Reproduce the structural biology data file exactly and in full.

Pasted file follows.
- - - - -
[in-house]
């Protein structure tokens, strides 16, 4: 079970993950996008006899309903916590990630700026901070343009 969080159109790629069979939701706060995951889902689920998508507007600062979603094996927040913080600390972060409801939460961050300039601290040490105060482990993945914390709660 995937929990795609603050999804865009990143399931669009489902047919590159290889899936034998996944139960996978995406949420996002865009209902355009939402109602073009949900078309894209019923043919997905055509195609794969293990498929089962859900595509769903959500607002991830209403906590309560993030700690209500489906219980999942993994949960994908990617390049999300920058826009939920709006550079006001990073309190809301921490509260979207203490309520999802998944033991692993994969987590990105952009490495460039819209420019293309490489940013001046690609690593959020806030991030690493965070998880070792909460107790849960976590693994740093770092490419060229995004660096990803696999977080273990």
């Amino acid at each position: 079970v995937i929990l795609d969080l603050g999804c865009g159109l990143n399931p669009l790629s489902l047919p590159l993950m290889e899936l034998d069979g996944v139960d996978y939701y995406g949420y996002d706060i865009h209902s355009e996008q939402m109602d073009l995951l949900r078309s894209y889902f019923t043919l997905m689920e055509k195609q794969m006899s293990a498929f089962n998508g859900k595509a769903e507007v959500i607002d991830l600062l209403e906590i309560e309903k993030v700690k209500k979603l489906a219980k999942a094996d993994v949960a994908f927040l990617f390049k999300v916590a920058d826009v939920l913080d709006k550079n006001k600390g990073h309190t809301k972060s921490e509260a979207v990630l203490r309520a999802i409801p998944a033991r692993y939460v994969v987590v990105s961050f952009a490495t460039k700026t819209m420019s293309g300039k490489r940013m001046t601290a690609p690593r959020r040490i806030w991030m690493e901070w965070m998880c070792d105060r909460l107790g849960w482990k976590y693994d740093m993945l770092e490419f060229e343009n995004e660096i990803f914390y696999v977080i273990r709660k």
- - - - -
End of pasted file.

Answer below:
[in-house]
């Protein structure tokens, strides 16, 4: 079970993950996008006899309903916590990630700026901070343009 969080159109790629069979939701706060995951889902689920998508507007600062979603094996927040913080600390972060409801939460961050300039601290040490105060482990993945914390709660 995937929990795609603050999804865009990143399931669009489902047919590159290889899936034998996944139960996978995406949420996002865009209902355009939402109602073009949900078309894209019923043919997905055509195609794969293990498929089962859900595509769903959500607002991830209403906590309560993030700690209500489906219980999942993994949960994908990617390049999300920058826009939920709006550079006001990073309190809301921490509260979207203490309520999802998944033991692993994969987590990105952009490495460039819209420019293309490489940013001046690609690593959020806030991030690493965070998880070792909460107790849960976590693994740093770092490419060229995004660096990803696999977080273990």
């Amino acid at each position: 079970v995937i929990l795609d969080l603050g999804c865009g159109l990143n399931p669009l790629s489902l047919p590159l993950m290889e899936l034998d069979g996944v139960d996978y939701y995406g949420y996002d706060i865009h209902s355009e996008q939402m109602d073009l995951l949900r078309s894209y889902f019923t043919l997905m689920e055509k195609q794969m006899s293990a498929f089962n998508g859900k595509a769903e507007v959500i607002d991830l600062l209403e906590i309560e309903k993030v700690k209500k979603l489906a219980k999942a094996d993994v949960a994908f927040l990617f390049k999300v916590a920058d826009v939920l913080d709006k550079n006001k600390g990073h309190t809301k972060s921490e509260a979207v990630l203490r309520a999802i409801p998944a033991r692993y939460v994969v987590v990105s961050f952009a490495t460039k700026t819209m420019s293309g300039k490489r940013m001046t601290a690609p690593r959020r040490i806030w991030m690493e901070w965070m998880c070792d105060r909460l107790g849960w482990k976590y693994d740093m993945l770092e490419f060229e343009n995004e660096i990803f914390y696999v977080i273990r709660k």